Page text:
The Memorial Stone

Visitors to the Santa Rosa Rural Cemetery on Franklin Avenue in Santa Rosa can now find this memorial plaque to Charles Schulz.

The memorial stone honoring Sparky was placed in the rose garden section of the cemetery in the winter before any roses had bloomed.

Near Sparky’s plaque is this blooming rose with a sweet fragrance.

Now there are a couple of lovely blooming roses, and I hope all these roses will flourish with the sun they will get when the huge (dead) cypress (I believe it is a cypress) is removed.

This rose bush is also nearby.

I chose the spot for the rock and plaque near a rose named Devoniensis–because it is named for Devon, a beautiful county in Southern England where my grandmother lived, and I have visited a number of times.

On a recent Saturday, several rose enthusiasts, led by Sandra Frary, met with Greg Lowry of Vintage Gardens in Sebastopol.

Greg and I are greeting each other with crossed pruners. We are standing in front of Devoniensis, which Greg described as magnolia white, with a delicate bloom and a heady fragrance.

I am afraid I missed the blooms this spring, but I have vowed, like The Little Prince, to tend my rose–bringing extra water, mulch, and fertilizer during the summer, and will await spring with anticipation.

This cemetery is a favorite place for dog walkers in the neighborhood, and I like to think that friends walking by the stone say hello to Sparky!


Voilà, a beautiful sight when I went to water ‘my’ rose on Saturday.

The limbs of the enormous Monterey Cypress have come off, and the strong trunk will come down, too.
This will give the roses more sunshine, which will serve them well.

It is a springtime to look forward to!

The devoniensis rose that the cemetery committee propagated for me from the rose by Sparky’s rock, has bloomed. The fragrance is subtle but lovely.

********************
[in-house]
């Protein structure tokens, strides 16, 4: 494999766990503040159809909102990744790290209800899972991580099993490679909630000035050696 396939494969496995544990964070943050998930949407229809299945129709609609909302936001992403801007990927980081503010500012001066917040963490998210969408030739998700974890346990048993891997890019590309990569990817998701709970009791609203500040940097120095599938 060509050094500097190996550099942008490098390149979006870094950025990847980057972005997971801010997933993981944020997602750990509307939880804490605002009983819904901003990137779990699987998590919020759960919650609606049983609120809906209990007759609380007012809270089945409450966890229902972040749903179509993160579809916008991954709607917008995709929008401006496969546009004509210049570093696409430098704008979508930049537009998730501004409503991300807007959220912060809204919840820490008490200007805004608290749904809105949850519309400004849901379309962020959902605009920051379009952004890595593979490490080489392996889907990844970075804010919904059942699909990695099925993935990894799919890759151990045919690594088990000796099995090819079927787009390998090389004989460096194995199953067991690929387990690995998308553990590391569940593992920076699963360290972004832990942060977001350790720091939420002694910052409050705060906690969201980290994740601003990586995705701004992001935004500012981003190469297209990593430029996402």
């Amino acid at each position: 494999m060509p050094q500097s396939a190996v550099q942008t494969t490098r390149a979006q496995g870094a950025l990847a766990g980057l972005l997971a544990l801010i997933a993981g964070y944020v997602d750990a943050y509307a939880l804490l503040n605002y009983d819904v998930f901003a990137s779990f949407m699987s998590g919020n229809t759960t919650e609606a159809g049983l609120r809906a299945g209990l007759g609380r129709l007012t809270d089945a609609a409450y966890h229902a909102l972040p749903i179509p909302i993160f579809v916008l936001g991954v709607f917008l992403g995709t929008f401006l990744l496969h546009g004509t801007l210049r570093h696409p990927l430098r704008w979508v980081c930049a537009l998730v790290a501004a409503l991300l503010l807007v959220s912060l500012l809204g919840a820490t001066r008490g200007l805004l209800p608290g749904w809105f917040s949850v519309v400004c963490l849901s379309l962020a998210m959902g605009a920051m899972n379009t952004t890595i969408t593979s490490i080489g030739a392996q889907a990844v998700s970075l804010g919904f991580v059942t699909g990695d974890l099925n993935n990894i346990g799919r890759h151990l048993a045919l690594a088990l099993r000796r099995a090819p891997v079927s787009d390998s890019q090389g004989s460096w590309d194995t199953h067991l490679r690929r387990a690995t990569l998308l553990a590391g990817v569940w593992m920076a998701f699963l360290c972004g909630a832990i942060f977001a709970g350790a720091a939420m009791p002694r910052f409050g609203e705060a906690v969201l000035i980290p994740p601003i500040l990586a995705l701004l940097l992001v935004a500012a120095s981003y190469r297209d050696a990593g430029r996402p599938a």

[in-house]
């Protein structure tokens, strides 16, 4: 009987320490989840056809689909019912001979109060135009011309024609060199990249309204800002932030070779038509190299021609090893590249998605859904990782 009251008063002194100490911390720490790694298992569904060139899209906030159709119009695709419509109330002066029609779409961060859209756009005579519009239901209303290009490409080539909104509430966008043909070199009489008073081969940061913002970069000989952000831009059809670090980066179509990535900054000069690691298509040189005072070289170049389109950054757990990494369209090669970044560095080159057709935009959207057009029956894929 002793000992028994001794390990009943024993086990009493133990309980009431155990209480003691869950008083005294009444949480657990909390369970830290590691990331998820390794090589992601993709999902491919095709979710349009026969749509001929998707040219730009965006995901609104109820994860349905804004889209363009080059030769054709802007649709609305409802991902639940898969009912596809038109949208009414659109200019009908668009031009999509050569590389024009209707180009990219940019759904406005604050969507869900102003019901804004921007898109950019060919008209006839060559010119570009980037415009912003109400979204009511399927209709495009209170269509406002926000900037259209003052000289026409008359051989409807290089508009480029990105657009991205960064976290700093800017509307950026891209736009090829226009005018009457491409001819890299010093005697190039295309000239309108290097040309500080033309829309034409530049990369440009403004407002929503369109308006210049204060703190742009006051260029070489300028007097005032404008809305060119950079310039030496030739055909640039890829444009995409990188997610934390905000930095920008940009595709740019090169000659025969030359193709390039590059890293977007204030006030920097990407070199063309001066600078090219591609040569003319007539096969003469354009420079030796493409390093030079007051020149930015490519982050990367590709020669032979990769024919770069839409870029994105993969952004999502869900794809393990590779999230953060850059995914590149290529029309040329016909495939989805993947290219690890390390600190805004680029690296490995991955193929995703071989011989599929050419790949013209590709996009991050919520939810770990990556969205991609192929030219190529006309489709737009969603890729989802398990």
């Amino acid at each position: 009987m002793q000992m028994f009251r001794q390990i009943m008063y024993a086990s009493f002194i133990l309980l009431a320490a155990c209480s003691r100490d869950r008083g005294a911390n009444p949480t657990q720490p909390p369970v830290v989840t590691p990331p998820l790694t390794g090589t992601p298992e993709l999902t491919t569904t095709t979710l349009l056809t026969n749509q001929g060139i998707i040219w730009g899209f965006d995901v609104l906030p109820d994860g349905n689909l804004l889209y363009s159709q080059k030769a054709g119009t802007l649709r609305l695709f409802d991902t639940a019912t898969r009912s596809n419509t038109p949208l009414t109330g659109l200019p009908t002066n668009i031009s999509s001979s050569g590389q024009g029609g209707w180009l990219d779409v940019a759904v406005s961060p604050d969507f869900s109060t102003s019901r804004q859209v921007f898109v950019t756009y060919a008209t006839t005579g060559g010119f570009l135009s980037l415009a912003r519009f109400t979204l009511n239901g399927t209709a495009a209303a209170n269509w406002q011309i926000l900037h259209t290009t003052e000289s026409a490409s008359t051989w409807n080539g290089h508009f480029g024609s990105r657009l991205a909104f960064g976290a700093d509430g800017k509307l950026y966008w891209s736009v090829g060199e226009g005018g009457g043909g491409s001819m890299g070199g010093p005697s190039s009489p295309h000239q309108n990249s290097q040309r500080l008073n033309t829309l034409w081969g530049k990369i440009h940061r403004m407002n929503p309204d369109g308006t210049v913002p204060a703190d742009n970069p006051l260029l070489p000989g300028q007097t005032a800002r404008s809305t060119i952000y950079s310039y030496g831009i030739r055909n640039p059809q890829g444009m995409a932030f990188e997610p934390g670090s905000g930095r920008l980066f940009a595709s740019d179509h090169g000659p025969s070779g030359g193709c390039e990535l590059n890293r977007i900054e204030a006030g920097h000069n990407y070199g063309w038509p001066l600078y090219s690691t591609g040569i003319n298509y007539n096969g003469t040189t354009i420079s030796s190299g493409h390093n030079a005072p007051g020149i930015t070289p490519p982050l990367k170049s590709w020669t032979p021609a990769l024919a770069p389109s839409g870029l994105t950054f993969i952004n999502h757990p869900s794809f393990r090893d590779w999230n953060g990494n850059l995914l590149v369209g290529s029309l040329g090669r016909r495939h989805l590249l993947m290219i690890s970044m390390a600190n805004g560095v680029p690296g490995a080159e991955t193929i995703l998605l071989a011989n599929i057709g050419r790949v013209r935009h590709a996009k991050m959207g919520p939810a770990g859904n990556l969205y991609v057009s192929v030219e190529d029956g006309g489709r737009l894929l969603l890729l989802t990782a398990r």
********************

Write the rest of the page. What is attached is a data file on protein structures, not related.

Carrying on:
I look forward to getting it into the ground after the rains come, and seeing many blooms in future years.

On one of our very hot days recently I carried a bucket of water to water my rose.

I was happy to see that it was damp at the base, but I am sure it was glad for a little extra water.

And it had several flowers, which have a lovely fragrance.

I can’t say that the entire plant looks lovely YET, but with the added sunshine they will be getting since the large blocking Cedar was removed, they should leaf out in the Spring and perhaps fulfill the dream of the group that created the rose garden there in the cemetery.

Sparky’s rock is waiting.

See Sparky’s stone at bottom right.

So many people in the neighborhood of the Rural Cemetery take care of it in many ways.

This lovely photo of devoniensis was sent by one of the ‘caretakers.’

One of my usual routes of travel takes me along Franklin Avenue beside the cemetery, and now that the Cedar has been removed I can glance over and see many roses a’blooming.

—Jean Schulz

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